But it is an illusion to think that these fighters can provide the ground forces needed to complement aerial bombardment of Isil.  Many commentators have begun to doubt whether the FSA continues to exist as a coherent operational entity over the past few months. Coralling the myriad rebel groups into a disciplined force capable of fighting and occupying Isil territory is a heroic ambition, not a plan. And previous efforts to mobilize the rebels against Isil have been utter failures. Last month the Americans abandoned a $500m programme to train and turn 5,400 rebel fighters into a disciplined force to fight Isil. They succeeded in training just 60 fighters. And there have been incidents of American-trained fighters giving some of their US-provided equipment to the Nusra Front, an affiliate of Al Qaeda.

Why has it proven so hard to co-opt rebel forces in the fight against Isil? Because most of the various rebel groups are fighting a war against Assad, not against Isil.  Syria’s civil war is gruesome and complex, but it is fundamentally a Civil War between Assad’s forces and a variety of opponents of Assad’s regime. It would be a mistake for Britain to base a case for military action against Isil on the hope that thousands of disparate rebel forces can be persuaded to change their enemy – especially when the evidence so far is that they won’t.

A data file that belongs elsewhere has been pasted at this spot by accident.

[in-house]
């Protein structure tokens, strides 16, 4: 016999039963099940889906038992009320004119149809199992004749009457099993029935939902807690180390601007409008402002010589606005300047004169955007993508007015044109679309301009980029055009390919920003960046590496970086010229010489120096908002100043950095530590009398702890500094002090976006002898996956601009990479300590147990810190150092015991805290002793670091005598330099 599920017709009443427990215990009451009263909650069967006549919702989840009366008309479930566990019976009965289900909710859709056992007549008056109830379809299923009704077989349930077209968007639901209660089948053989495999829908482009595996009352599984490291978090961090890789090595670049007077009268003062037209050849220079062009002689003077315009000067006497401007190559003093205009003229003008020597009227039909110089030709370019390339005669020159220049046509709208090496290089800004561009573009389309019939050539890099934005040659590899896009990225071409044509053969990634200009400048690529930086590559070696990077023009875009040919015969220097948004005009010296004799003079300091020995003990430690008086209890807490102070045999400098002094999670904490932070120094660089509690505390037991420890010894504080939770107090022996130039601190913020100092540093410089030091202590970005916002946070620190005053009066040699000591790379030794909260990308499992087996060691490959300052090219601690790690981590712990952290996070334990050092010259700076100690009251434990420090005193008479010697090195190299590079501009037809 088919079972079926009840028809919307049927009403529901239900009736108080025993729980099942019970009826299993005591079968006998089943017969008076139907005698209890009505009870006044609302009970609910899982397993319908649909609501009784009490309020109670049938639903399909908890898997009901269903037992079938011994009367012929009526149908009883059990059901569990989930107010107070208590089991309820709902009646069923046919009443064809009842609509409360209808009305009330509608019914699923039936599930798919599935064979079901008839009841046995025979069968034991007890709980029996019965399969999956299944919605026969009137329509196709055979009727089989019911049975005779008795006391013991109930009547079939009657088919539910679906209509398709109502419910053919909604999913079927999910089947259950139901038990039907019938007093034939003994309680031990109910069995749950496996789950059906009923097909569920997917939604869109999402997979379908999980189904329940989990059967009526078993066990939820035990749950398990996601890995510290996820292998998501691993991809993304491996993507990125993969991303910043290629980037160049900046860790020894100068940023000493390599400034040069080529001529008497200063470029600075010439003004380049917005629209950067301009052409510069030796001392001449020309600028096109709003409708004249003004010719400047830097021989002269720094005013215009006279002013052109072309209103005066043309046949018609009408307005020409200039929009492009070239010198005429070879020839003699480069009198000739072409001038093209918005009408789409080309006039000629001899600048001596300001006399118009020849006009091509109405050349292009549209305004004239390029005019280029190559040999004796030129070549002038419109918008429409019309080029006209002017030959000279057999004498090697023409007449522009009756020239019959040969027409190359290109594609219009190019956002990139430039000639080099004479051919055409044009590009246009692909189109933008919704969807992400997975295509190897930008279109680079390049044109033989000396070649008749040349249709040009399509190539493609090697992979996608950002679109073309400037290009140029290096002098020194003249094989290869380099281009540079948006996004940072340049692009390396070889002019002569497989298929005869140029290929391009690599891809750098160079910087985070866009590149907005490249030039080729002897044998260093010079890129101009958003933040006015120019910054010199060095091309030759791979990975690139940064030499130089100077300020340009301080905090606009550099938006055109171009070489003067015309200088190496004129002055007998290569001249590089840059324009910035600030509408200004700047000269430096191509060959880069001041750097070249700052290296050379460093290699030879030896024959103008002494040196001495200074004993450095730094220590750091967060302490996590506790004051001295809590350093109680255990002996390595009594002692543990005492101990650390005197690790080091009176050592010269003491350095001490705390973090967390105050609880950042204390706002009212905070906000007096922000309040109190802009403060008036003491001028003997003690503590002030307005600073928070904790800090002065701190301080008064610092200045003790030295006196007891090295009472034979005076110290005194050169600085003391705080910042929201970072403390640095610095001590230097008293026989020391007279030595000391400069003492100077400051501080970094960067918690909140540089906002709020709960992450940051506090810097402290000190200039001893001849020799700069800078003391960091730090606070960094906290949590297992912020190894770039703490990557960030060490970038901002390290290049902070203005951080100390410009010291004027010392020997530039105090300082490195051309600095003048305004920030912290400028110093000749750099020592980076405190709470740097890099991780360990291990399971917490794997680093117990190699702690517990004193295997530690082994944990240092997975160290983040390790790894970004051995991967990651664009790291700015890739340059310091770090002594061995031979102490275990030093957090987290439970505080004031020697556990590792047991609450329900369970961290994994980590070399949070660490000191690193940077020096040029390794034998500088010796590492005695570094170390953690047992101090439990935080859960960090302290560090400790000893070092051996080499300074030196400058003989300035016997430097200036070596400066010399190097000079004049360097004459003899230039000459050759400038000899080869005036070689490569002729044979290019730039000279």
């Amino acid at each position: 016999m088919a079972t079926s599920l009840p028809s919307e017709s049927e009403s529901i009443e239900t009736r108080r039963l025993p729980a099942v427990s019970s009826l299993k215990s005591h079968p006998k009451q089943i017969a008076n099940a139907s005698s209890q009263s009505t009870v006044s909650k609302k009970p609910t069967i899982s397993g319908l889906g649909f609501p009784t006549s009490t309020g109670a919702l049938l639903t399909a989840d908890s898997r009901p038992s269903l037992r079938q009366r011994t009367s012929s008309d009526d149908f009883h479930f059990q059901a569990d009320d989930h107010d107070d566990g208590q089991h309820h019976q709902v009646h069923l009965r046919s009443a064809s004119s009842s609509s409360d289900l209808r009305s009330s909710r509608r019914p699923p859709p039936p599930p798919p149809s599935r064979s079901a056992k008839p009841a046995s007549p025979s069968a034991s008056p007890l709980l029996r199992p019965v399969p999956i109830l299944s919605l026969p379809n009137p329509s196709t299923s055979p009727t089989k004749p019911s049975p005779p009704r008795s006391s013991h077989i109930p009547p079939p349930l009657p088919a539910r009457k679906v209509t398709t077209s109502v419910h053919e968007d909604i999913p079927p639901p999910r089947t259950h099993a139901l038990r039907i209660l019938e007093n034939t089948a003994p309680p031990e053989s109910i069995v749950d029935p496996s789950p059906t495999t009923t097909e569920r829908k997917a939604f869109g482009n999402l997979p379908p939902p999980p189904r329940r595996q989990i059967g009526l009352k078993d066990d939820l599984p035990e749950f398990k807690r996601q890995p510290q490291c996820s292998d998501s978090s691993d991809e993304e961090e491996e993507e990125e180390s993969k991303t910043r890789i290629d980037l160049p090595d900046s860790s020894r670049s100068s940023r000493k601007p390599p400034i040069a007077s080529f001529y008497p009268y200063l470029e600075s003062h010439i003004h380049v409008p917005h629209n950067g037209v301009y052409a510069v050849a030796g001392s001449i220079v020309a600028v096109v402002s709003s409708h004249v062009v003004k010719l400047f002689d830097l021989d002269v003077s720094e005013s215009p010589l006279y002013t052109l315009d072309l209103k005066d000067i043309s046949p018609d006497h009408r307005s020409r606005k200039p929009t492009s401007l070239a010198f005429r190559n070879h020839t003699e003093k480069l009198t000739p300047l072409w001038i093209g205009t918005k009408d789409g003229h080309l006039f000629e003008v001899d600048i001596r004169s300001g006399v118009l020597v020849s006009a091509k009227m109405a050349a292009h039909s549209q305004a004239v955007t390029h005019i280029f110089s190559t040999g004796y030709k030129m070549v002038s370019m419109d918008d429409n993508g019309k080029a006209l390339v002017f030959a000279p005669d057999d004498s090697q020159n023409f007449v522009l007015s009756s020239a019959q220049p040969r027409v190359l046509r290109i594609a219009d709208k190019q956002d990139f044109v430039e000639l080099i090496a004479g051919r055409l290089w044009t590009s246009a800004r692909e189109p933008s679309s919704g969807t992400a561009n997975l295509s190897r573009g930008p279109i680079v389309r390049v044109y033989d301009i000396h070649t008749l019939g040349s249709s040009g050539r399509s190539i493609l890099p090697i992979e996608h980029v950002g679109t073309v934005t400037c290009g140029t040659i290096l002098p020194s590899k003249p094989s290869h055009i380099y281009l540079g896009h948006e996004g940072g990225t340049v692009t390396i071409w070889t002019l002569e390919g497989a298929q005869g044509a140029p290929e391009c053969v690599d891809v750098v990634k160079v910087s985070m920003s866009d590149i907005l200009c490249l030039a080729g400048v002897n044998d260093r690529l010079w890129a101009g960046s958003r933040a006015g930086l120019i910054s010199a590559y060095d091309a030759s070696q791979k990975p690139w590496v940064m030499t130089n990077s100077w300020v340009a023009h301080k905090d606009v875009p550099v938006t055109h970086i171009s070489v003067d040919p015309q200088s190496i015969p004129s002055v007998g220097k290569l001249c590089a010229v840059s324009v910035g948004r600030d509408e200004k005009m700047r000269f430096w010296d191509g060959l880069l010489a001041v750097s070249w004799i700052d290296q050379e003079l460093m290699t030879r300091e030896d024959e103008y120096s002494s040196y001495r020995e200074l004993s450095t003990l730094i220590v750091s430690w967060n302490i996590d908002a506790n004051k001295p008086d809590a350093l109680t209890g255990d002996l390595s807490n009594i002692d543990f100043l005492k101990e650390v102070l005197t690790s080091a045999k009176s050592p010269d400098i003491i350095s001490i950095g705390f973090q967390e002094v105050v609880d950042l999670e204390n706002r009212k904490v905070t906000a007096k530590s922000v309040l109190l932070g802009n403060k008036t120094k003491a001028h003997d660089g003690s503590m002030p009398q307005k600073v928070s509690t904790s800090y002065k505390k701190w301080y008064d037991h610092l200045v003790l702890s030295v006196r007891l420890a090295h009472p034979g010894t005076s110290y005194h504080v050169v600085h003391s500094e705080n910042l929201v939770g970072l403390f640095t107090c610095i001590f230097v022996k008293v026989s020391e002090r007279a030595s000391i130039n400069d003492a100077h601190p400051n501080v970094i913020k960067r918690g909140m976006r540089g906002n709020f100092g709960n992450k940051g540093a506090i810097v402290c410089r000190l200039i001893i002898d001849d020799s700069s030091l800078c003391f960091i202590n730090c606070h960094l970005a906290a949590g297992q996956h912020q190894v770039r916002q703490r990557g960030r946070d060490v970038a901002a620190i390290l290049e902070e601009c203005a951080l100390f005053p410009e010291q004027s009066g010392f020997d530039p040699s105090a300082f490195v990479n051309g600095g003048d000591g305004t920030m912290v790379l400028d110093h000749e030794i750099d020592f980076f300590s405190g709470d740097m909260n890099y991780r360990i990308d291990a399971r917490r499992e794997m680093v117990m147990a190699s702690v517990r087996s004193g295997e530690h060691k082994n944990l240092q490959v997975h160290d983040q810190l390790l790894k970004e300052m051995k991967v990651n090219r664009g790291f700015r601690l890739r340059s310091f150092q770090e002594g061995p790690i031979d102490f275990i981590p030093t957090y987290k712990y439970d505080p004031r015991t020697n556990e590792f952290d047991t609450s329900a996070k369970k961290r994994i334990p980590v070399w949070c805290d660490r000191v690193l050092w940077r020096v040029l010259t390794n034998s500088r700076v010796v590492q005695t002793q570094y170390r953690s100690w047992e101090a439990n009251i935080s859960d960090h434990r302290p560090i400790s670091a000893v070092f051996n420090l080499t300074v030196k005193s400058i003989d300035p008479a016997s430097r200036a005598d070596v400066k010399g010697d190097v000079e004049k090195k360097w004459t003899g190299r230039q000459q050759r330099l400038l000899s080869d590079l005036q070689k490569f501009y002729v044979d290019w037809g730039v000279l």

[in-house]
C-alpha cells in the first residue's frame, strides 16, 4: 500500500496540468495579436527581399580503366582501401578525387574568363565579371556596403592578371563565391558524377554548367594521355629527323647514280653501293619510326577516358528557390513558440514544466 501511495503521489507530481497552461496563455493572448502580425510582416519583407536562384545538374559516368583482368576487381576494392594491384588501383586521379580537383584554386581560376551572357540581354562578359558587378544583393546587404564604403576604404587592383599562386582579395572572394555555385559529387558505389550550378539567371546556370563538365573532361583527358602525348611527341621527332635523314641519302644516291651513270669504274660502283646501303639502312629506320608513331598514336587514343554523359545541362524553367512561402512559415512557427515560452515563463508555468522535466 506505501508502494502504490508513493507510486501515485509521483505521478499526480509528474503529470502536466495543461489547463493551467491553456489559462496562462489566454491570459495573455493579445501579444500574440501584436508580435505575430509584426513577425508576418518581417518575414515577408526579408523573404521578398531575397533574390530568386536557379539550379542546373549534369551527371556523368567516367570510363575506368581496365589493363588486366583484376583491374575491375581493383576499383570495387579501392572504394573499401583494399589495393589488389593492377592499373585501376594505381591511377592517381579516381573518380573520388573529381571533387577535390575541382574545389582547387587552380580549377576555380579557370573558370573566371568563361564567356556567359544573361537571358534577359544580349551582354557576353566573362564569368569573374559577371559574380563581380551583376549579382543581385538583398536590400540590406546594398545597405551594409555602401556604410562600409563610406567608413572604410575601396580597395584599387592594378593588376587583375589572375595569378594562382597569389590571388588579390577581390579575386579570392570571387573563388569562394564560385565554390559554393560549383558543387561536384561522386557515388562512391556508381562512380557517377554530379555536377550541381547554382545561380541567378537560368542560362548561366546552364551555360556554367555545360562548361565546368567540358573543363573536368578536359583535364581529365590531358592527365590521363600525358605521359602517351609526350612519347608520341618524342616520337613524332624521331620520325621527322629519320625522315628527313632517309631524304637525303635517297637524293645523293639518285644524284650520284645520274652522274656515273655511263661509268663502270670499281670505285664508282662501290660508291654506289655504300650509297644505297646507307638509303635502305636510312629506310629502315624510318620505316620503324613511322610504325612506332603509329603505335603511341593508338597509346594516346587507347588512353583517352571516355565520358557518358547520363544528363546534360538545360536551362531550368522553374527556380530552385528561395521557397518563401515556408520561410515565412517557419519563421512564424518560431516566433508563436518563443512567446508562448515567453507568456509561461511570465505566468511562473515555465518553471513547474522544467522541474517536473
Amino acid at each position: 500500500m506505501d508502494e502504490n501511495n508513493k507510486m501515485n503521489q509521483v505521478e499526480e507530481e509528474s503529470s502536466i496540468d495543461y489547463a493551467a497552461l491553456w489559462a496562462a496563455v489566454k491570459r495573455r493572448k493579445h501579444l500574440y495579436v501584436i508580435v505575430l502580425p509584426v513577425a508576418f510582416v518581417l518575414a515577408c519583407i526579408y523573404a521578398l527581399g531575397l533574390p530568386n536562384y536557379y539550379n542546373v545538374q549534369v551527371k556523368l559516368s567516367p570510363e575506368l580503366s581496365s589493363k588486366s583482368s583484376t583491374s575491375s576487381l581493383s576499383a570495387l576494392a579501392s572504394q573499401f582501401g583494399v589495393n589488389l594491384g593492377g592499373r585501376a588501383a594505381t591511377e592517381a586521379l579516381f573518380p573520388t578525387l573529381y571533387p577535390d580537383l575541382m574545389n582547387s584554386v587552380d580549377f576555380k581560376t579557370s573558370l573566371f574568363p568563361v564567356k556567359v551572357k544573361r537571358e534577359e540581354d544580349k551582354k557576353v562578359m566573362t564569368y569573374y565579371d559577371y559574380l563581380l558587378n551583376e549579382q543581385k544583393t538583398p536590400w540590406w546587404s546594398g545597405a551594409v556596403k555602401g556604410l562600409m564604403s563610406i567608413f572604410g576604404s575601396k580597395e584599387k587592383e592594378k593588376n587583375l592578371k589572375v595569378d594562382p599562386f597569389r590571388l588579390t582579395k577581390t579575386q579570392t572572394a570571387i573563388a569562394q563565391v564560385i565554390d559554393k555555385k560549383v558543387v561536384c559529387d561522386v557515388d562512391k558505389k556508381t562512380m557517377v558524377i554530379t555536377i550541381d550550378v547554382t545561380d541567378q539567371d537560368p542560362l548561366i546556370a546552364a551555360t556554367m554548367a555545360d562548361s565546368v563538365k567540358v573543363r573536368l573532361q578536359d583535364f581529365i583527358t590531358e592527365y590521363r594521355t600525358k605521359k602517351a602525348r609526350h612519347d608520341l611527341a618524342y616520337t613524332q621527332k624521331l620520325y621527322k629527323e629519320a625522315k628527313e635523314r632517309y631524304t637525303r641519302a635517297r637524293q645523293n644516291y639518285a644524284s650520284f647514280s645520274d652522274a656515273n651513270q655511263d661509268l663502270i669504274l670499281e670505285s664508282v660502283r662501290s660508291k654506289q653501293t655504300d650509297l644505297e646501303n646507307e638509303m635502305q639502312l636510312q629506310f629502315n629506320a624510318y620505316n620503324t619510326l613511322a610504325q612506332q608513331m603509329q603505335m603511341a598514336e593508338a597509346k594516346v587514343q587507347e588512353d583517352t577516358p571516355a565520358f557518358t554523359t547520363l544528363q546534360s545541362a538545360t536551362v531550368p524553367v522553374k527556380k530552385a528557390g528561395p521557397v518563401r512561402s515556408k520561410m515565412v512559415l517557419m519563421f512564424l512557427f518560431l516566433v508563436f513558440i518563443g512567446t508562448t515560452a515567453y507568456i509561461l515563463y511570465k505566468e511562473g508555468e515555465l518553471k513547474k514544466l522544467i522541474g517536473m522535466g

This is a plan for military action that, at present, looks highly unlikely to succeed.  But what of the plan for peace? David Cameron today argued for the separation of the immediate task at hand - to strike against Isil in Syria – from the longer-term ambition of achieving a settlement in Syria and removing Assad.  But for Isil to be beaten, the two cannot be separated. Because it is only by making progress in developing a credible and internationally-backed plan for a post-Assad Syria that we will persuade Syrian Sunnis that fighting Isil will not end up helping Assad win the Civil War.  If we want not only to rely on rebel Sunnis to provide ground troops against Isil, but also provide stable governance in Isil-occupied areas when the bombing stops, progress on a settlement to Syria’s Civil War is more not less urgent.  Without it, the reluctance of Syrian Sunnis to think that our fight is their fight will undermine the chances of military efforts to beat Isil and bring basic order to the regions they control. 

This points us towards doubling down on the progress that has already been made in Vienna: working with the USA, France, Syria’s neighbours and the Gulf states, as well as Russia and Iran. We need not just a combined approach to ending the conflict, but the prospect of a post-war Syria that offers a place for those whose cooperation we seek to defeat Isil. No doubt this will strike some as insufficient in the face of the horrors perpetrated by Isil. But I fear that if we want not just to take action against Isil but to defeat them and prevent their return, it offers a better chance of succeeding than David Cameron’s proposal today. 

Stewart Wood is a former Shadow Cabinet minister and adviser to Ed Miliband. He tweets as @StewartWood.